Anticipated inflation during the 2012-2017 period fell like a stone to a 52-week low. The inversion at the short end of the curve deepened, while the long end lost some inversion. The TED spread jumped 7 bp. The VIX jumped more than it should have, given its ordinary relationship to returns on the S&P.
Okay, now. Putting it all together, yesterday was an expression of :

  • Decreased global demand from China.
  • Increased perception of systemic risk.
  • Increased likelihood of Fed loosening.

So what does this mean for today? Asian markets are down today, but Shanghai is holding its ground as I write. I would expect to see European markets flattish, and the US market to have a small volatile rally today. Treasury notes (excluding effects from the GDP report) should sell off.


We’ll see how it all works out by 4PM. I’ll have more for you later.

With the long bond, Japanese Yen, Swiss Franc, and option implied volatility rising today, there is a panicky feel to the markets. Though this could be the start of a “big, bad event,” the odds are that it will not be so bad. One signal of panic that I see is that the VIX is up 21% today, against an S&P 500 down 1.5%. Under ordinary circumstances, that ratio is 10, rather than the 14 we are seeing today. if that ratio gets over 20, it is a sign that too many people are buying index puts to protect their portfolios. If it gets under 5, too few are doing so.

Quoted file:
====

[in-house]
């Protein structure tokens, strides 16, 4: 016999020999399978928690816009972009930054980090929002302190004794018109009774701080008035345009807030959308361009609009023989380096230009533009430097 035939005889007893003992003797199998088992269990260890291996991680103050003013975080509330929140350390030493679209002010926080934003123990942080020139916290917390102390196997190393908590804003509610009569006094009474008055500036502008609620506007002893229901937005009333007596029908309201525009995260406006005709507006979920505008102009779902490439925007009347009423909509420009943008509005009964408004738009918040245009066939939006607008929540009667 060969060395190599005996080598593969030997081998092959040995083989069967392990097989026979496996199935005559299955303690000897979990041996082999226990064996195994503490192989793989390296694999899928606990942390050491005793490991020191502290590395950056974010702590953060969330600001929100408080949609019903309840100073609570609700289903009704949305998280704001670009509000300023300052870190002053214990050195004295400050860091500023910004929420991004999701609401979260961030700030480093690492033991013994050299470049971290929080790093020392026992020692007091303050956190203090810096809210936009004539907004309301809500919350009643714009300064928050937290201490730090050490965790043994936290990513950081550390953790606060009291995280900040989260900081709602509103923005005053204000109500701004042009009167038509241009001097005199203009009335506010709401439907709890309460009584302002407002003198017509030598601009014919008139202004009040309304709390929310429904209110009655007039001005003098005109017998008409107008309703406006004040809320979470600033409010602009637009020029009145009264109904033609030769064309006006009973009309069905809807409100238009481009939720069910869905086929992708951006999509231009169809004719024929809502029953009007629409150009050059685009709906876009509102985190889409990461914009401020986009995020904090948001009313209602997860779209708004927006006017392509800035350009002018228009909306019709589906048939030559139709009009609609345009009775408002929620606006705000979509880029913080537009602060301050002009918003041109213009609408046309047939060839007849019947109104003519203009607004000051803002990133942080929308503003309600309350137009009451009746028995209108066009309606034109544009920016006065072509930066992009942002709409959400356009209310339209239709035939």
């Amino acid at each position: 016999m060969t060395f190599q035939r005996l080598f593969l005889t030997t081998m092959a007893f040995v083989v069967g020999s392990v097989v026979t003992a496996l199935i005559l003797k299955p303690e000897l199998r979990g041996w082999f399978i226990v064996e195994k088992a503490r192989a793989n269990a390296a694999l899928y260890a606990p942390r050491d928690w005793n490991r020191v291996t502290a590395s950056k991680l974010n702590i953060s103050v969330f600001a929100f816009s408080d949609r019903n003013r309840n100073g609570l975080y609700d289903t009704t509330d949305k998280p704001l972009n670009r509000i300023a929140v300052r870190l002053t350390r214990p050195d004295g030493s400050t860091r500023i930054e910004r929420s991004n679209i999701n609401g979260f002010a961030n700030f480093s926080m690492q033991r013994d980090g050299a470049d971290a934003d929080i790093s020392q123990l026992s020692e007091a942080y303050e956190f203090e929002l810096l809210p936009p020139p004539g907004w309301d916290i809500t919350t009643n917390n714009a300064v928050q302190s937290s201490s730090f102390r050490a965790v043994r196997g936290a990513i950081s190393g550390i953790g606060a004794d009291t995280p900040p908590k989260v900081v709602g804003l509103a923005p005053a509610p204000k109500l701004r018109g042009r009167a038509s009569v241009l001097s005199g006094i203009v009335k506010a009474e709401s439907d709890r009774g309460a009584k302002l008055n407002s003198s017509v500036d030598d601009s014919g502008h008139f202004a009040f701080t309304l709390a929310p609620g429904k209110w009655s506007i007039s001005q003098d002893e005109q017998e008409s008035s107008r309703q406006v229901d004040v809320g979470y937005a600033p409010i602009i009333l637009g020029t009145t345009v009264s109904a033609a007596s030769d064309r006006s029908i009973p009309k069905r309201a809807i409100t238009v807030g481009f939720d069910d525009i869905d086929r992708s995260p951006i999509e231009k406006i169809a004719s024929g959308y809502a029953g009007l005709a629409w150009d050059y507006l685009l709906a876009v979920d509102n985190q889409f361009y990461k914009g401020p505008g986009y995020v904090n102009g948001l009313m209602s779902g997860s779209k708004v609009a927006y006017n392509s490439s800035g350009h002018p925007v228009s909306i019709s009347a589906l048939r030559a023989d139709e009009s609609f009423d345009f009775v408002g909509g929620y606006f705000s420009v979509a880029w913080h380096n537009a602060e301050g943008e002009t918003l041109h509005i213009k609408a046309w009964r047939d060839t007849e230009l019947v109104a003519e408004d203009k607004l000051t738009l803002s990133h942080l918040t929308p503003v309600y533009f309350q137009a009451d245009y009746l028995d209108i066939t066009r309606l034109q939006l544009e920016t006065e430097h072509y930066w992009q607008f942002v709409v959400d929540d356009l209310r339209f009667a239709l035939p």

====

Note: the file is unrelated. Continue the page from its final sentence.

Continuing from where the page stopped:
And, as with most investing, stick to your normal way of doing business. Don’t overreact to the markets. We haven’t had significant volatility in a while, and frankly, we need some to keep people from speculating overly. Don’t react to today; ask yourself what things will likely be like three years from now, and use that as your guide to investing. The manic Mr. Market may serve up some bargains. If so, my rebalancing discipline will edge me more into the markets, bit-by-bit in a measured way. This takes the emotion out of it, which leads to better overall performance.

Late Update
Sold my TLT positions slightly after 3PM today and bought some QQQQs with the proceeds. I think that the short run selling is overdone, with the TRIN over 14, and my ratio mentioned above, which I call DeltaVIX over 17, I felt it was better to add a modest amount of equity exposure to my balanced mandates. We added some Hartford as well at the hedge fund. None of my broad market portfolio hit a rebalance point, so I didn’t do anything there, despite 32 out of my 35 stocks being down over 1%, and only one up. In aggregate, it looks like my braod market portfolio will be down 3% or so, and my balanced mandates down a little more than a percent.I’ll have more on this later this evening. I plan on reviewing all of my indicators tonight, and see what they suggest.